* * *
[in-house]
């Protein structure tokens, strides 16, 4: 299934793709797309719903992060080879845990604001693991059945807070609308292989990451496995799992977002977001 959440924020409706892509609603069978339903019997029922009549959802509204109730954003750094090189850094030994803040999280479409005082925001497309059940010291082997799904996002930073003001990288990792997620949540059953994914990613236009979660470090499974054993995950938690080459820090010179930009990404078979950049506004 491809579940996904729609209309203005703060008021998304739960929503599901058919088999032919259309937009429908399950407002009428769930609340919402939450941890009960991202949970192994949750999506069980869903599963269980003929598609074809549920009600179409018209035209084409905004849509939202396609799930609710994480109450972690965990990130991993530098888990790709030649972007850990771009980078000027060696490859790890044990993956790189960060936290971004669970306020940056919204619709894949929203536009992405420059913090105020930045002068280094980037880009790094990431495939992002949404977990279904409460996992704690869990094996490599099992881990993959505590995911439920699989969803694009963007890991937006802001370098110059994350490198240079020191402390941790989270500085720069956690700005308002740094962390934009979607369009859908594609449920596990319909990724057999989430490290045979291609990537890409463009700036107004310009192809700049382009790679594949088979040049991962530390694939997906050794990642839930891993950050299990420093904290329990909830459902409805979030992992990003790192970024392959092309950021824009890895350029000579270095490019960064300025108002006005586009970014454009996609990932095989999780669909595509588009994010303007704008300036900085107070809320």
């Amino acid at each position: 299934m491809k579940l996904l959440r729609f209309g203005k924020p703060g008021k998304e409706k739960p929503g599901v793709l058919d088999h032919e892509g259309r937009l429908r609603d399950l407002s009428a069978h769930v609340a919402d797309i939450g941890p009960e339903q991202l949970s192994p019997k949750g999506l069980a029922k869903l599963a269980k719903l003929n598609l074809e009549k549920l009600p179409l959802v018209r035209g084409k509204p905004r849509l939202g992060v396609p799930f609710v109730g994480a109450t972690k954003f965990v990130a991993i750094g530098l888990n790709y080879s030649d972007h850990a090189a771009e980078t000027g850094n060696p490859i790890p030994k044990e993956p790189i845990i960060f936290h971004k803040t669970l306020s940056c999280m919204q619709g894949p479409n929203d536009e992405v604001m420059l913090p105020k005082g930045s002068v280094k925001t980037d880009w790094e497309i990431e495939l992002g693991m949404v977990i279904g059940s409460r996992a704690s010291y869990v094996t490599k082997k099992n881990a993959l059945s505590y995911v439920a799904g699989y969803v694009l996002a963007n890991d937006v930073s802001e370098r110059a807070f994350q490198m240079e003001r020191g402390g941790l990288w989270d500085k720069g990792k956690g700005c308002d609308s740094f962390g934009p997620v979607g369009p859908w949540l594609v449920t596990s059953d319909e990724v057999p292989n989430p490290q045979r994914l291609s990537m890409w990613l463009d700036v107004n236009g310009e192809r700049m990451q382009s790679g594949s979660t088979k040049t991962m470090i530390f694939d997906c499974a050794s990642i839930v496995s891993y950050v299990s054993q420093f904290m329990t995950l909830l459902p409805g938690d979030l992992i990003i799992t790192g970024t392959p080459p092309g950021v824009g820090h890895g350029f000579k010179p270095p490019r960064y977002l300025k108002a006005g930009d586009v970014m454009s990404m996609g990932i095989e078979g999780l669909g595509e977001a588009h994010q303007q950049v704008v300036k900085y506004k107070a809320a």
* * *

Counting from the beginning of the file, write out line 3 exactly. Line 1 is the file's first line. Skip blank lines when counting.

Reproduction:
């Amino acid at each position: 299934m491809k579940l996904l959440r729609f209309g203005k924020p703060g008021k998304e409706k739960p929503g599901v793709l058919d088999h032919e892509g259309r937009l429908r609603d399950l407002s009428a069978h769930v609340a919402d797309i939450g941890p009960e339903q991202l949970s192994p019997k949750g999506l069980a029922k869903l599963a269980k719903l003929n598609l074809e009549k549920l009600p179409l959802v018209r035209g084409k509204p905004r849509l939202g992060v396609p799930f609710v109730g994480a109450t972690k954003f965990v990130a991993i750094g530098l888990n790709y080879s030649d972007h850990a090189a771009e980078t000027g850094n060696p490859i790890p030994k044990e993956p790189i845990i960060f936290h971004k803040t669970l306020s940056c999280m919204q619709g894949p479409n929203d536009e992405v604001m420059l913090p105020k005082g930045s002068v280094k925001t980037d880009w790094e497309i990431e495939l992002g693991m949404v977990i279904g059940s409460r996992a704690s010291y869990v094996t490599k082997k099992n881990a993959l059945s505590y995911v439920a799904g699989y969803v694009l996002a963007n890991d937006v930073s802001e370098r110059a807070f994350q490198m240079e003001r020191g402390g941790l990288w989270d500085k720069g990792k956690g700005c308002d609308s740094f962390g934009p997620v979607g369009p859908w949540l594609v449920t596990s059953d319909e990724v057999p292989n989430p490290q045979r994914l291609s990537m890409w990613l463009d700036v107004n236009g310009e192809r700049m990451q382009s790679g594949s979660t088979k040049t991962m470090i530390f694939d997906c499974a050794s990642i839930v496995s891993y950050v299990s054993q420093f904290m329990t995950l909830l459902p409805g938690d979030l992992i990003i799992t790192g970024t392959p080459p092309g950021v824009g820090h890895g350029f000579k010179p270095p490019r960064y977002l300025k108002a006005g930009d586009v970014m454009s990404m996609g990932i095989e078979g999780l669909g595509e977001a588009h994010q303007q950049v704008v300036k900085y506004k107070a809320a």